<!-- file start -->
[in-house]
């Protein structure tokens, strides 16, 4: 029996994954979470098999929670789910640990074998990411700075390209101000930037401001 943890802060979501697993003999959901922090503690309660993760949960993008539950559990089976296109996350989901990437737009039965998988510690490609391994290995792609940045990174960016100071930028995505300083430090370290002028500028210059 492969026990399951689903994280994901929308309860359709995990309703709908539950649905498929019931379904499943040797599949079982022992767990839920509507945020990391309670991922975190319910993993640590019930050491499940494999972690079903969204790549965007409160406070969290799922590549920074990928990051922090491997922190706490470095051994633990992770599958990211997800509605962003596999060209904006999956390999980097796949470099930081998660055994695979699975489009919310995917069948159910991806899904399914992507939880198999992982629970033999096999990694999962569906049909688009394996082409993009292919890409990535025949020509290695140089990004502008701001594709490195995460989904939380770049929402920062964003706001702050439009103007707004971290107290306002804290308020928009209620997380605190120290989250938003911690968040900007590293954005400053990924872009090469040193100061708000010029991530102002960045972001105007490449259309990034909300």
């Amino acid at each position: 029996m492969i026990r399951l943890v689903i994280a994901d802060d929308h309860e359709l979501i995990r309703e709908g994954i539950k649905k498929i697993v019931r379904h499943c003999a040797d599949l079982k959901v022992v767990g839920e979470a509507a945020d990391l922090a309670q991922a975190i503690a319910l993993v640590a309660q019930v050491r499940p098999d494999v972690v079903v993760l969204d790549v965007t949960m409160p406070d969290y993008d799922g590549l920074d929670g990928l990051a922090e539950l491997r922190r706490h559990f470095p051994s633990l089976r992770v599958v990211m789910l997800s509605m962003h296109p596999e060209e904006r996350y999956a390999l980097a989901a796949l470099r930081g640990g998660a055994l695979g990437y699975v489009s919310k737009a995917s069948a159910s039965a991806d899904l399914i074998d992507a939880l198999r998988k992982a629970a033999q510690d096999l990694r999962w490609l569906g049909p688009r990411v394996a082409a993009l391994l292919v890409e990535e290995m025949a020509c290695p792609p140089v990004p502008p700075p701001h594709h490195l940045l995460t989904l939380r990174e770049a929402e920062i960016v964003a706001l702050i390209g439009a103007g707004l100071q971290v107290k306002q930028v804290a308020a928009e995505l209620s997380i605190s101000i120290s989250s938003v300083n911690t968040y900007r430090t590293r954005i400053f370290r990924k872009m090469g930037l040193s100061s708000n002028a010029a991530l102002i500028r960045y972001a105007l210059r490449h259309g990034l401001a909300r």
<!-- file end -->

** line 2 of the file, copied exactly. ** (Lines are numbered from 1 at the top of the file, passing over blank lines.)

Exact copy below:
């Protein structure tokens, strides 16, 4: 029996994954979470098999929670789910640990074998990411700075390209101000930037401001 943890802060979501697993003999959901922090503690309660993760949960993008539950559990089976296109996350989901990437737009039965998988510690490609391994290995792609940045990174960016100071930028995505300083430090370290002028500028210059 492969026990399951689903994280994901929308309860359709995990309703709908539950649905498929019931379904499943040797599949079982022992767990839920509507945020990391309670991922975190319910993993640590019930050491499940494999972690079903969204790549965007409160406070969290799922590549920074990928990051922090491997922190706490470095051994633990992770599958990211997800509605962003596999060209904006999956390999980097796949470099930081998660055994695979699975489009919310995917069948159910991806899904399914992507939880198999992982629970033999096999990694999962569906049909688009394996082409993009292919890409990535025949020509290695140089990004502008701001594709490195995460989904939380770049929402920062964003706001702050439009103007707004971290107290306002804290308020928009209620997380605190120290989250938003911690968040900007590293954005400053990924872009090469040193100061708000010029991530102002960045972001105007490449259309990034909300």